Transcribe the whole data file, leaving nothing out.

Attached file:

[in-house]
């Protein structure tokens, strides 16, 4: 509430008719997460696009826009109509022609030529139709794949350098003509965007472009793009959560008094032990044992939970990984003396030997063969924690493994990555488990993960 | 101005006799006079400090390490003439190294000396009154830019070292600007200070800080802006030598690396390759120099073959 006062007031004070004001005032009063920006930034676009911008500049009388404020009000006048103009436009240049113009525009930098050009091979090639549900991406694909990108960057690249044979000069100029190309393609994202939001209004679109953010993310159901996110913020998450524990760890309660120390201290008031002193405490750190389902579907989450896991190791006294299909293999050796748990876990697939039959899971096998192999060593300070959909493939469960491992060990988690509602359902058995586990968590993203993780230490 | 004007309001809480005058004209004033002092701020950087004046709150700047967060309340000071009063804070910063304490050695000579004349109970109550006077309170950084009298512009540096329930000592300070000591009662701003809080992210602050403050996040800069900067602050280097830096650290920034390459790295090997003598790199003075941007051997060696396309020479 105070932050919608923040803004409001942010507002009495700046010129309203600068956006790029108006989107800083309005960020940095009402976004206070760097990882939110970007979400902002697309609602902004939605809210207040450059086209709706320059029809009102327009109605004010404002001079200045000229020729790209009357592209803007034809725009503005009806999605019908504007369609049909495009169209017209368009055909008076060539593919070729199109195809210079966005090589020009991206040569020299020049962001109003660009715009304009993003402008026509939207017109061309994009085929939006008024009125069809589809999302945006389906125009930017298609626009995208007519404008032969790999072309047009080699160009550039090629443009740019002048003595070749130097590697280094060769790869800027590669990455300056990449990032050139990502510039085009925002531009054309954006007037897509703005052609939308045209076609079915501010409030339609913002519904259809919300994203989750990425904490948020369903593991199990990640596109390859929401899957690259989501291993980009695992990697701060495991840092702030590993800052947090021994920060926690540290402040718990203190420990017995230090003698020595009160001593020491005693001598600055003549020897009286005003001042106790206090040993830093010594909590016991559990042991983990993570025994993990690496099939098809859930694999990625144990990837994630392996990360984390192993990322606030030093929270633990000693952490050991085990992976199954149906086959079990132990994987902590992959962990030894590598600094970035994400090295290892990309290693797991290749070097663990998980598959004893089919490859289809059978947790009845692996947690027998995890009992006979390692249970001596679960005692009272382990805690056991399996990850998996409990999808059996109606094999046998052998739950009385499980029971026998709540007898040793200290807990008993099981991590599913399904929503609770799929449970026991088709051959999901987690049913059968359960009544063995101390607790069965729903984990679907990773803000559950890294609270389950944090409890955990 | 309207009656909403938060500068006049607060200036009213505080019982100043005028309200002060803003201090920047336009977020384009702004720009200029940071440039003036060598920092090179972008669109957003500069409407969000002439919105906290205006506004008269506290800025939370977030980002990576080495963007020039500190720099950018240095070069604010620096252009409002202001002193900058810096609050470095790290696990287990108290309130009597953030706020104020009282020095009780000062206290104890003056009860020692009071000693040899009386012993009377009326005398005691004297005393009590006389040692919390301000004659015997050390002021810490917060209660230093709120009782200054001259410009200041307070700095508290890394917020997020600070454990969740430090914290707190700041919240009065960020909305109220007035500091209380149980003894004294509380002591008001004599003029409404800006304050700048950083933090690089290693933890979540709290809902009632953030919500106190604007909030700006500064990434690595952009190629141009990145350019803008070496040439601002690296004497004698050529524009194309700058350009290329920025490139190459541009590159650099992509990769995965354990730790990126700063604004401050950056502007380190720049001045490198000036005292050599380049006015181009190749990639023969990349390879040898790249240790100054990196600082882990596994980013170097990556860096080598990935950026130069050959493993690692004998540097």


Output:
[in-house]
């Protein structure tokens, strides 16, 4: 509430008719997460696009826009109509022609030529139709794949350098003509965007472009793009959560008094032990044992939970990984003396030997063969924690493994990555488990993960 | 101005006799006079400090390490003439190294000396009154830019070292600007200070800080802006030598690396390759120099073959 006062007031004070004001005032009063920006930034676009911008500049009388404020009000006048103009436009240049113009525009930098050009091979090639549900991406694909990108960057690249044979000069100029190309393609994202939001209004679109953010993310159901996110913020998450524990760890309660120390201290008031002193405490750190389902579907989450896991190791006294299909293999050796748990876990697939039959899971096998192999060593300070959909493939469960491992060990988690509602359902058995586990968590993203993780230490 | 004007309001809480005058004209004033002092701020950087004046709150700047967060309340000071009063804070910063304490050695000579004349109970109550006077309170950084009298512009540096329930000592300070000591009662701003809080992210602050403050996040800069900067602050280097830096650290920034390459790295090997003598790199003075941007051997060696396309020479 105070932050919608923040803004409001942010507002009495700046010129309203600068956006790029108006989107800083309005960020940095009402976004206070760097990882939110970007979400902002697309609602902004939605809210207040450059086209709706320059029809009102327009109605004010404002001079200045000229020729790209009357592209803007034809725009503005009806999605019908504007369609049909495009169209017209368009055909008076060539593919070729199109195809210079966005090589020009991206040569020299020049962001109003660009715009304009993003402008026509939207017109061309994009085929939006008024009125069809589809999302945006389906125009930017298609626009995208007519404008032969790999072309047009080699160009550039090629443009740019002048003595070749130097590697280094060769790869800027590669990455300056990449990032050139990502510039085009925002531009054309954006007037897509703005052609939308045209076609079915501010409030339609913002519904259809919300994203989750990425904490948020369903593991199990990640596109390859929401899957690259989501291993980009695992990697701060495991840092702030590993800052947090021994920060926690540290402040718990203190420990017995230090003698020595009160001593020491005693001598600055003549020897009286005003001042106790206090040993830093010594909590016991559990042991983990993570025994993990690496099939098809859930694999990625144990990837994630392996990360984390192993990322606030030093929270633990000693952490050991085990992976199954149906086959079990132990994987902590992959962990030894590598600094970035994400090295290892990309290693797991290749070097663990998980598959004893089919490859289809059978947790009845692996947690027998995890009992006979390692249970001596679960005692009272382990805690056991399996990850998996409990999808059996109606094999046998052998739950009385499980029971026998709540007898040793200290807990008993099981991590599913399904929503609770799929449970026991088709051959999901987690049913059968359960009544063995101390607790069965729903984990679907990773803000559950890294609270389950944090409890955990 | 309207009656909403938060500068006049607060200036009213505080019982100043005028309200002060803003201090920047336009977020384009702004720009200029940071440039003036060598920092090179972008669109957003500069409407969000002439919105906290205006506004008269506290800025939370977030980002990576080495963007020039500190720099950018240095070069604010620096252009409002202001002193900058810096609050470095790290696990287990108290309130009597953030706020104020009282020095009780000062206290104890003056009860020692009071000693040899009386012993009377009326005398005691004297005393009590006389040692919390301000004659015997050390002021810490917060209660230093709120009782200054001259410009200041307070700095508290890394917020997020600070454990969740430090914290707190700041919240009065960020909305109220007035500091209380149980003894004294509380002591008001004599003029409404800006304050700048950083933090690089290693933890979540709290809902009632953030919500106190604007909030700006500064990434690595952009190629141009990145350019803008070496040439601002690296004497004698050529524009194309700058350009290329920025490139190459541009590159650099992509990769995965354990730790990126700063604004401050950056502007380190720049001045490198000036005292050599380049006015181009190749990639023969990349390879040898790249240790100054990196600082882990596994980013170097990556860096080598990935950026130069050959493993690692004998540097």